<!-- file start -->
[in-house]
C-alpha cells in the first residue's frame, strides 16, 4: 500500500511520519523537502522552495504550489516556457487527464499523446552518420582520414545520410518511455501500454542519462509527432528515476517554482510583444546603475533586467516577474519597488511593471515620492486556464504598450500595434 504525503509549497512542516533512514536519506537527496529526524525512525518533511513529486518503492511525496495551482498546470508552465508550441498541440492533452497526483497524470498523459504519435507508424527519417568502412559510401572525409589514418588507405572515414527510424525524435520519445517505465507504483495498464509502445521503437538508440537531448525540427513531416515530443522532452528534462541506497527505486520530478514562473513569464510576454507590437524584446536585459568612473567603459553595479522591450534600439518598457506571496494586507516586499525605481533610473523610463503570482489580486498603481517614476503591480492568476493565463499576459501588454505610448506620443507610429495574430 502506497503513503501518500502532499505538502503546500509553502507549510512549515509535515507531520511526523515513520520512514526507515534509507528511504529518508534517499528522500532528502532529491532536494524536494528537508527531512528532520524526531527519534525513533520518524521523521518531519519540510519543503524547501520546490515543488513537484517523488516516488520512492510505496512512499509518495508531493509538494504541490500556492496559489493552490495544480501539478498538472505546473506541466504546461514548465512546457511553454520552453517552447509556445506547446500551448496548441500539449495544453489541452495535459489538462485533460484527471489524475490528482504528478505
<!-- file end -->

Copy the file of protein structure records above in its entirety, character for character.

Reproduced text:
[in-house]
C-alpha cells in the first residue's frame, strides 16, 4: 500500500511520519523537502522552495504550489516556457487527464499523446552518420582520414545520410518511455501500454542519462509527432528515476517554482510583444546603475533586467516577474519597488511593471515620492486556464504598450500595434 504525503509549497512542516533512514536519506537527496529526524525512525518533511513529486518503492511525496495551482498546470508552465508550441498541440492533452497526483497524470498523459504519435507508424527519417568502412559510401572525409589514418588507405572515414527510424525524435520519445517505465507504483495498464509502445521503437538508440537531448525540427513531416515530443522532452528534462541506497527505486520530478514562473513569464510576454507590437524584446536585459568612473567603459553595479522591450534600439518598457506571496494586507516586499525605481533610473523610463503570482489580486498603481517614476503591480492568476493565463499576459501588454505610448506620443507610429495574430 502506497503513503501518500502532499505538502503546500509553502507549510512549515509535515507531520511526523515513520520512514526507515534509507528511504529518508534517499528522500532528502532529491532536494524536494528537508527531512528532520524526531527519534525513533520518524521523521518531519519540510519543503524547501520546490515543488513537484517523488516516488520512492510505496512512499509518495508531493509538494504541490500556492496559489493552490495544480501539478498538472505546473506541466504546461514548465512546457511553454520552453517552447509556445506547446500551448496548441500539449495544453489541452495535459489538462485533460484527471489524475490528482504528478505